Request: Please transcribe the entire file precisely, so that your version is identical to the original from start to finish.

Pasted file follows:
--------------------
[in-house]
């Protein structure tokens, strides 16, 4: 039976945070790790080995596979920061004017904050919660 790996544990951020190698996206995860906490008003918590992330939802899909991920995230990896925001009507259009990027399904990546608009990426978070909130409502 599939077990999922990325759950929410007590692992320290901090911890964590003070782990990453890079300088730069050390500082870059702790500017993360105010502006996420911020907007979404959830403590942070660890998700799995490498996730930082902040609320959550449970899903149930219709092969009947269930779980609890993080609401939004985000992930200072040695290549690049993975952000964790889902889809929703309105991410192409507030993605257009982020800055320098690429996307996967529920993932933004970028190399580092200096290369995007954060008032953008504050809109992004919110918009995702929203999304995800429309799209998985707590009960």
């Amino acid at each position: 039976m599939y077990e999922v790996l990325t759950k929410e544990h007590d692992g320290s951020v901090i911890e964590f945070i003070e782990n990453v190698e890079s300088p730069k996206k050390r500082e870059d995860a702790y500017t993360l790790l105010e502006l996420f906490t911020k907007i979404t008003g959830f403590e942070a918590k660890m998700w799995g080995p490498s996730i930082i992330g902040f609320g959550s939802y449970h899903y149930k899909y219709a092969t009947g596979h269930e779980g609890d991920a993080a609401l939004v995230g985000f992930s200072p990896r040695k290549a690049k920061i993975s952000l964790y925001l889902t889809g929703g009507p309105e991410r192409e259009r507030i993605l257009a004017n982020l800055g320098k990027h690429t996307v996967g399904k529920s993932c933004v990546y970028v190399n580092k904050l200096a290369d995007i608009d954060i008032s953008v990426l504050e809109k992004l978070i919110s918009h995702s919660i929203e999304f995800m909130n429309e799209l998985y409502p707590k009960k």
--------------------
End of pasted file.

[in-house]
């Protein structure tokens, strides 16, 4: 039976945070790790080995596979920061004017904050919660 790996544990951020190698996206995860906490008003918590992330939802899909991920995230990896925001009507259009990027399904990546608009990426978070909130409502 599939077990999922990325759950929410007590692992320290901090911890964590003070782990990453890079300088730069050390500082870059702790500017993360105010502006996420911020907007979404959830403590942070660890998700799995490498996730930082902040609320959550449970899903149930219709092969009947269930779980609890993080609401939004985000992930200072040695290549690049993975952000964790889902889809929703309105991410192409507030993605257009982020800055320098690429996307996967529920993932933004970028190399580092200096290369995007954060008032953008504050809109992004919110918009995702929203999304995800429309799209998985707590009960």
């Amino acid at each position: 039976m599939y077990e999922v790996l990325t759950k929410e544990h007590d692992g320290s951020v901090i911890e964590f945070i003070e782990n990453v190698e890079s300088p730069k996206k050390r500082e870059d995860a702790y500017t993360l790790l105010e502006l996420f906490t911020k907007i979404t008003g959830f403590e942070a918590k660890m998700w799995g080995p490498s996730i930082i992330g902040f609320g959550s939802y449970h899903y149930k899909y219709a092969t009947g596979h269930e779980g609890d991920a993080a609401l939004v995230g985000f992930s200072p990896r040695k290549a690049k920061i993975s952000l964790y925001l889902t889809g929703g009507p309105e991410r192409e259009r507030i993605l257009a004017n982020l800055g320098k990027h690429t996307v996967g399904k529920s993932c933004v990546y970028v190399n580092k904050l200096a290369d995007i608009d954060i008032s953008v990426l504050e809109k992004l978070i919110s918009h995702s919660i929203e999304f995800m909130n429309e799209l998985y409502p707590k009960k």